Highlighting the place of Stoic teaching in early Christian thought, an international roster of scholars challenges the prevailing view that Platonism was the most important philosophical influence on early Christianity. They suggest that early Christians were more often influenced by Stoicism than by Platonism, an insight that sheds new light on the relationship between philosophy and religion at the birth of Christianity.
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How usefully do distinctly Stoic ideas illuminate the meaning of first- and second-century Christian texts? This book suggests that early Christians--the authors of New Testament and noncanonical writings, including some early apologies--were often more influenced by Stoicism than by Middle Platonism. This insight sheds an entirely new light on the relationship between philosophy and religion at the birth of Christianity.
"This important collection of essays will be of interest to all those concerned with seeing the early Christian movement within the broader context of the Greco-Roman world. The focus on Stoicism here opens valuable new insights into aspects of early Christianity and will be a major stimulus for future research."--Christopher Tuckett, Pembroke College, Oxford
"This volume, a virtual compendium of important Stoic teaching, clearly illumines--through close and careful textual study--the original significance of many passages in early Christian texts that deal with personal and communal conduct, the nature of Christian freedom, mastery of the emotions, the importance of embodied life and moral progress, the relation between human freedom and divine providence, and the tension between the divine immanence and transcendence of the created order. Individually and collectively, this set of essays brings to our awareness the distinctive contribution to Christian thought of an often overlooked school of ancient thought."--John D. Turner, University of Nebraska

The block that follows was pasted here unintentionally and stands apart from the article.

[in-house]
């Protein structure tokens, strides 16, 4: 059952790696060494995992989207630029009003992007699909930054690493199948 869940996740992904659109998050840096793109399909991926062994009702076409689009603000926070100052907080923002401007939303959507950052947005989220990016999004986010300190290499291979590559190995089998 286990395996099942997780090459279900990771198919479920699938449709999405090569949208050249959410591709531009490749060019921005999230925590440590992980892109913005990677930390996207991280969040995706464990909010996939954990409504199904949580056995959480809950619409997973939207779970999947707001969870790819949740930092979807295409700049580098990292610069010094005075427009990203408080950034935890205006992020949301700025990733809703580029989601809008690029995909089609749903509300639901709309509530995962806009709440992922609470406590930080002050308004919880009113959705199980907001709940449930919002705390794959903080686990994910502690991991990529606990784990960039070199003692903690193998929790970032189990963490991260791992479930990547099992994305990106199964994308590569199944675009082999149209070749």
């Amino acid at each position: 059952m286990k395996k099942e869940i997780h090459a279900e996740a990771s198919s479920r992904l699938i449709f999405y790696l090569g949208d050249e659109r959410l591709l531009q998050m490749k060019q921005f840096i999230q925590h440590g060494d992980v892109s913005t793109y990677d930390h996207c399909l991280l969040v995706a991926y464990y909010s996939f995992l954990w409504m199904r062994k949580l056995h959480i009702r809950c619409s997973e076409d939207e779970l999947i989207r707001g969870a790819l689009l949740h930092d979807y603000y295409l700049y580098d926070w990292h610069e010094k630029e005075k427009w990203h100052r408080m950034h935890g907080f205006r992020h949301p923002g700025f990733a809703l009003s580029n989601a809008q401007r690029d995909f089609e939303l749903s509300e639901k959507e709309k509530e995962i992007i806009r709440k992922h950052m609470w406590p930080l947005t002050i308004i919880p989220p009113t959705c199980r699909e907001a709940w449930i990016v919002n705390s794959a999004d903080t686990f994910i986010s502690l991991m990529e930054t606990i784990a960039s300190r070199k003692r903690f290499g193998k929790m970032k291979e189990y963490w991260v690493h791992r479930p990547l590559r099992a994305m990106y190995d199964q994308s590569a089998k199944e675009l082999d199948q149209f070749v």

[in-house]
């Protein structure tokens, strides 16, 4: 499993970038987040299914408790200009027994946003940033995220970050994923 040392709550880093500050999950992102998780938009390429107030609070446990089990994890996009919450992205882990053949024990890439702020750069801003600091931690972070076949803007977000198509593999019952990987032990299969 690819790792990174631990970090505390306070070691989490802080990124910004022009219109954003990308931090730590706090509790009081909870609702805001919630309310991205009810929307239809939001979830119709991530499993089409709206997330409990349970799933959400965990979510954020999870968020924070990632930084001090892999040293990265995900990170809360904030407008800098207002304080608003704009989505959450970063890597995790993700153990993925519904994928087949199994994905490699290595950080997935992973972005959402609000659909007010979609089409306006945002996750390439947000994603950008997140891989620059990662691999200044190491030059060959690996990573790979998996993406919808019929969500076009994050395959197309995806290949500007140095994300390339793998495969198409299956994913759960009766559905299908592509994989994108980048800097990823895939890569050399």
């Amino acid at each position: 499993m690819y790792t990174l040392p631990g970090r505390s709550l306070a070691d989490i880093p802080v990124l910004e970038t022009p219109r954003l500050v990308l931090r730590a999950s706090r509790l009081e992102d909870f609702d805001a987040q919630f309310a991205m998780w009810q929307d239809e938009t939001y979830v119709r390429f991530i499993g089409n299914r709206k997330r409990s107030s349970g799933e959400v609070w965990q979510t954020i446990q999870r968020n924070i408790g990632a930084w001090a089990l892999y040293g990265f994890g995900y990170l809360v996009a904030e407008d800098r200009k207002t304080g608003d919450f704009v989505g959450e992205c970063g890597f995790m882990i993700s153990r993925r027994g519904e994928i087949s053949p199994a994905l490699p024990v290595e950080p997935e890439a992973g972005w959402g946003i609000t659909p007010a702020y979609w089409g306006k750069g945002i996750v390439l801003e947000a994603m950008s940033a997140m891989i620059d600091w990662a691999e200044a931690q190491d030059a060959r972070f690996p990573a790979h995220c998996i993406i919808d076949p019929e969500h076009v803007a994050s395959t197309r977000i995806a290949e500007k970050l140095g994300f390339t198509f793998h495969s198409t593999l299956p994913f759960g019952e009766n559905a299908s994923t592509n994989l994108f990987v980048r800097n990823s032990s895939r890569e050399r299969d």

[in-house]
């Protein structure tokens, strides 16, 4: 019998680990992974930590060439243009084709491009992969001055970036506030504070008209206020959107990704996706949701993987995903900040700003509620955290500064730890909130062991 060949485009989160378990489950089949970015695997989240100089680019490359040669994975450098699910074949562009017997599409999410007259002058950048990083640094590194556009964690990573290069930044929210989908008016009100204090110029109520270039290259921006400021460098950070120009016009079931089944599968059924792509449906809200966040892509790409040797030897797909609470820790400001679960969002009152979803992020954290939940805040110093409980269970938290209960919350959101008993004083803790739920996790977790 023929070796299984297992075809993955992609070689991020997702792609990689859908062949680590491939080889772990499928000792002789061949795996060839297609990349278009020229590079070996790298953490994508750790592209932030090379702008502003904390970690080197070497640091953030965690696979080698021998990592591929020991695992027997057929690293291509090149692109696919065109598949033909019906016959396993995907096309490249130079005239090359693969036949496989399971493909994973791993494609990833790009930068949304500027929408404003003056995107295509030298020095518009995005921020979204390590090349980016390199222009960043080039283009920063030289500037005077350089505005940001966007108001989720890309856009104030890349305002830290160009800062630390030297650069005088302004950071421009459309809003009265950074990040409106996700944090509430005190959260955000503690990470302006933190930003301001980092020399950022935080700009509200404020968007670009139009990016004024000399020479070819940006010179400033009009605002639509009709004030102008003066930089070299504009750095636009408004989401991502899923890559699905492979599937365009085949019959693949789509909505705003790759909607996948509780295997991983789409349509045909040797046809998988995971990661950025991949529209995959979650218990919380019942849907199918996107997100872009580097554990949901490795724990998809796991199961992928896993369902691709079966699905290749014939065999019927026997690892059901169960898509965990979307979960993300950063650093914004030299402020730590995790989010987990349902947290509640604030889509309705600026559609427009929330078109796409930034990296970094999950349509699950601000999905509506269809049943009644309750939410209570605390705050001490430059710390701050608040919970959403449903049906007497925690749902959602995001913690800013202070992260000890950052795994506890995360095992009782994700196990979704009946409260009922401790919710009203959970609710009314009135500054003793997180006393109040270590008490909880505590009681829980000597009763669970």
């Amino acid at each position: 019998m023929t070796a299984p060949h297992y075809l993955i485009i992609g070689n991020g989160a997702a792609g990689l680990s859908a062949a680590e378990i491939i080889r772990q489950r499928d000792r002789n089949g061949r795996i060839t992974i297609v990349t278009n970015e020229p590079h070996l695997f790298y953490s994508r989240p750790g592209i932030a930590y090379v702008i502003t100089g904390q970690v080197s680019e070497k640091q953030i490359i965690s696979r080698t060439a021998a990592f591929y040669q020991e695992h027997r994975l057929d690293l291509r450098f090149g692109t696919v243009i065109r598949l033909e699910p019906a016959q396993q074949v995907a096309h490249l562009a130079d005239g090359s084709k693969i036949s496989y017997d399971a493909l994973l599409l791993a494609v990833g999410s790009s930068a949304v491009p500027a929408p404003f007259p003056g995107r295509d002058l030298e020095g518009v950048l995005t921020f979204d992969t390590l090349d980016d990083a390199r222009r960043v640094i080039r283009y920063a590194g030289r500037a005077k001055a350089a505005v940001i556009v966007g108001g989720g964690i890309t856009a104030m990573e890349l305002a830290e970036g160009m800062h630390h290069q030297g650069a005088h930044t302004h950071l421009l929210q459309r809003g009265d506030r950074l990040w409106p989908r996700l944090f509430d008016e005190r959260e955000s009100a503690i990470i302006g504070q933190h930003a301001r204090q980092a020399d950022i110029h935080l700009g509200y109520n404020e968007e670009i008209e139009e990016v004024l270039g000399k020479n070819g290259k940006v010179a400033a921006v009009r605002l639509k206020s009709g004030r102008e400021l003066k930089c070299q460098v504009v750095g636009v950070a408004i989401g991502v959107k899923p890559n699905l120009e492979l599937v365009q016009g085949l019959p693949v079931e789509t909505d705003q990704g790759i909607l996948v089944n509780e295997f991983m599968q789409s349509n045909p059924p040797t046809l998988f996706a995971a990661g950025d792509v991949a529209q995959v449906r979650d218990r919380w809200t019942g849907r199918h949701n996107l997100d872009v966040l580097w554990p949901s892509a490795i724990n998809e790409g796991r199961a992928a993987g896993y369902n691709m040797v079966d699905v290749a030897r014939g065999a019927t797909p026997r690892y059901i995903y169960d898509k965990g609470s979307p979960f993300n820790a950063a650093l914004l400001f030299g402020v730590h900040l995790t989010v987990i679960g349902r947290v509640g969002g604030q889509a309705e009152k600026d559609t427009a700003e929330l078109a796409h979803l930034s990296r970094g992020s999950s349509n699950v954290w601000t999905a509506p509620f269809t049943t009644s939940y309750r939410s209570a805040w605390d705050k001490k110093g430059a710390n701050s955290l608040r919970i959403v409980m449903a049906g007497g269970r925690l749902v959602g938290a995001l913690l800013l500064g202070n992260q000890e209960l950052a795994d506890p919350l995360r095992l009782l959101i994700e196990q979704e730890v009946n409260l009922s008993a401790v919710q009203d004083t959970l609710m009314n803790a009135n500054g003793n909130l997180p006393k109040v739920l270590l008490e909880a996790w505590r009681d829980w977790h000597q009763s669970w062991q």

"This is a book for which we have been longing for many decades! The relationship between Platonism and Christianity has dominated academic debates while the influence of Stoicism has been largely neglected. This volume deftly treats all relevant areas in which Stoic influences may shape early Christian theology and in so doing transcends the Judaism/Hellenism divide."--Samuel Vollenwieder, Universität Zürich
Tuomas Rasimus (PhD, Université Laval; DrTheol, University of Helsinki) is research fellow in the department of biblical studies at the University of Helsinki and at the Institut d'études anciennes, Université Laval. He is the author of Paradise Reconsidered in Gnostic Mythmaking: Rethinking Sethianism in Light of the Ophite Evidence. Troels Engberg-Pedersen (DPhil, University of Oxford; DrTheol, University of Copenhagen) is professor of New Testament in the Faculty of Theology at the University of Copenhagen. He is the author or editor of eleven books and more than a hundred articles. Ismo Dunderberg (DrTheol, University of Helsinki) is professor of New Testament studies at the University of Helsinki. He is the author or editor of four books and numerous articles in the field of early Christian literature.
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